Journal of Adhesion Science and Technology, Vol.17, No.5, 703-723, 2003
Various ways to control the bulk properties of pressure sensitive adhesives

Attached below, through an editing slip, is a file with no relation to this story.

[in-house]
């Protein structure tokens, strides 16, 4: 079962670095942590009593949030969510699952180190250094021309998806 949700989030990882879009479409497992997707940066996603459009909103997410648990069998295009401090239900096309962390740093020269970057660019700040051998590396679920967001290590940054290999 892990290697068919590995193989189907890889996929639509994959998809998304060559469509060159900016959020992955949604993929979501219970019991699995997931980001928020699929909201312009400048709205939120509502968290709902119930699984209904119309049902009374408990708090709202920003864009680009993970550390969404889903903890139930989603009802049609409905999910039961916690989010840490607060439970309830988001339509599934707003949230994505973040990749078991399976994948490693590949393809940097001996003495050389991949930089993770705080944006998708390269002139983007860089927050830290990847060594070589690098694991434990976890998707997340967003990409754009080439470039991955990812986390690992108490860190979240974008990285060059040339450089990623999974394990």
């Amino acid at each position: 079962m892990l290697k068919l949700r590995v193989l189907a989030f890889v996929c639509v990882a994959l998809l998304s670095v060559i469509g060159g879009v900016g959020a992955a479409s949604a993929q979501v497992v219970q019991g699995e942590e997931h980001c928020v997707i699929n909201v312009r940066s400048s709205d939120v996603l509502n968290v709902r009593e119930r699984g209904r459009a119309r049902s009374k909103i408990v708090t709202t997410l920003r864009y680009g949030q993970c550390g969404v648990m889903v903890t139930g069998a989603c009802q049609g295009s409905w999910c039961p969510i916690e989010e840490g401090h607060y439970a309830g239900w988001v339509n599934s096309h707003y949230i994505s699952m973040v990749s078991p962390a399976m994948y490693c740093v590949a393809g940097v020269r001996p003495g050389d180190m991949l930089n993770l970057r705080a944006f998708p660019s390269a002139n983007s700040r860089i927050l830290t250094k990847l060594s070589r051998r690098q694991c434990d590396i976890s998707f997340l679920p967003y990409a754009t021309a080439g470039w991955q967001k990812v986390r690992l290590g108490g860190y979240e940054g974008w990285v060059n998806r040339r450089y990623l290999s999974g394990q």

The widespread industrial use of pressure sensitive adhesives (PSAs) is based on the advantage that PSAs can maintain sufficient bond strength, as well as, if needed, they can also be cleanly removed. These two essential requirements must be balanced to be a good PSA, and are not obtained without an accurate, control of rheological properties. In this study, a new type of creep test is devised to measure the rheological behavior of thin film PSAs with high precision. Based on this technique, we studied four different methods to control the viscoelastic properties of PSAs. These are (1) control of the amount of crosslinking agent, (2) use of plasticizers, (3) adjustment of PSA film thickness, and, (4) construction of PSA double-layers. It was found that the levels of creep could be controlled over a wide range by adjusting the amount of crosslinking agent. Samples containing plasticizers behaved similarly to the PSAs with less amount of crosslinker (thus more mobile). The increase of film thickness also led to an increase of creep in a similar fashion as noted above. The creep behavior of the double-layer PSAs, composed of two PSA layers with different levels of crosslinking and thickness, followed a reasonable prediction: the total deformation, delta(t), Was always less than the amount predicted by the two-phase model in which the limits are determined by two single layers of soft and hard PSA; however, delta(t) was greater than the level of creep based on the one-phase model in which a complete mixing of crosslinker within the two PSA layers is assumed. In the last part, some characteristic creep behaviors of selected PSAs are discussed based on a linear viscoelastic model.